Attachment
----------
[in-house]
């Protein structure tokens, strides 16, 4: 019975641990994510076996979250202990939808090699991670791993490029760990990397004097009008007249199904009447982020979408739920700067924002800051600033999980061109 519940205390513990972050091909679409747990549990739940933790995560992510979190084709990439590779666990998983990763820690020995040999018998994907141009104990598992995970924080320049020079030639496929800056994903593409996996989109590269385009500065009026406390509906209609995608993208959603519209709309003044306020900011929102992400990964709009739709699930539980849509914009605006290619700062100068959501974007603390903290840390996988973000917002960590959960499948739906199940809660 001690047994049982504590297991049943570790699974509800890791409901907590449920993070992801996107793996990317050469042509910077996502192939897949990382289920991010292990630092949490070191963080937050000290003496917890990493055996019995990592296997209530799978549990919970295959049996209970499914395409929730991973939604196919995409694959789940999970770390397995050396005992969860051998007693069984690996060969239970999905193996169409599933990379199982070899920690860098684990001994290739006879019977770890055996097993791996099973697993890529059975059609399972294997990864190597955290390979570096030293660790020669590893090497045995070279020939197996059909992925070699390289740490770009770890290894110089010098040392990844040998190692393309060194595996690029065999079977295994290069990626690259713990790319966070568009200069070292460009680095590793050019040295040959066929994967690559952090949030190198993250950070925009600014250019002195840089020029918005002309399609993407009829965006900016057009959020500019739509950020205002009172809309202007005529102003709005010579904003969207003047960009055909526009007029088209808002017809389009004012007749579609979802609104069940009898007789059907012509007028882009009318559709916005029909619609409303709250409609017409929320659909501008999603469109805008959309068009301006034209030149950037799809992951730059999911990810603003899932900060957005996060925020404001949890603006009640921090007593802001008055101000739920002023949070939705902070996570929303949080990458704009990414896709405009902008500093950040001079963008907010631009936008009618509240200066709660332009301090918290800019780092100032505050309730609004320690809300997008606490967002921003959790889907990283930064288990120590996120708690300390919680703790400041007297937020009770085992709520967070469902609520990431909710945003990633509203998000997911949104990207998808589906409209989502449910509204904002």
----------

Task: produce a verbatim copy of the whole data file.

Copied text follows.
[in-house]
């Protein structure tokens, strides 16, 4: 019975641990994510076996979250202990939808090699991670791993490029760990990397004097009008007249199904009447982020979408739920700067924002800051600033999980061109 519940205390513990972050091909679409747990549990739940933790995560992510979190084709990439590779666990998983990763820690020995040999018998994907141009104990598992995970924080320049020079030639496929800056994903593409996996989109590269385009500065009026406390509906209609995608993208959603519209709309003044306020900011929102992400990964709009739709699930539980849509914009605006290619700062100068959501974007603390903290840390996988973000917002960590959960499948739906199940809660 001690047994049982504590297991049943570790699974509800890791409901907590449920993070992801996107793996990317050469042509910077996502192939897949990382289920991010292990630092949490070191963080937050000290003496917890990493055996019995990592296997209530799978549990919970295959049996209970499914395409929730991973939604196919995409694959789940999970770390397995050396005992969860051998007693069984690996060969239970999905193996169409599933990379199982070899920690860098684990001994290739006879019977770890055996097993791996099973697993890529059975059609399972294997990864190597955290390979570096030293660790020669590893090497045995070279020939197996059909992925070699390289740490770009770890290894110089010098040392990844040998190692393309060194595996690029065999079977295994290069990626690259713990790319966070568009200069070292460009680095590793050019040295040959066929994967690559952090949030190198993250950070925009600014250019002195840089020029918005002309399609993407009829965006900016057009959020500019739509950020205002009172809309202007005529102003709005010579904003969207003047960009055909526009007029088209808002017809389009004012007749579609979802609104069940009898007789059907012509007028882009009318559709916005029909619609409303709250409609017409929320659909501008999603469109805008959309068009301006034209030149950037799809992951730059999911990810603003899932900060957005996060925020404001949890603006009640921090007593802001008055101000739920002023949070939705902070996570929303949080990458704009990414896709405009902008500093950040001079963008907010631009936008009618509240200066709660332009301090918290800019780092100032505050309730609004320690809300997008606490967002921003959790889907990283930064288990120590996120708690300390919680703790400041007297937020009770085992709520967070469902609520990431909710945003990633509203998000997911949104990207998808589906409209989502449910509204904002």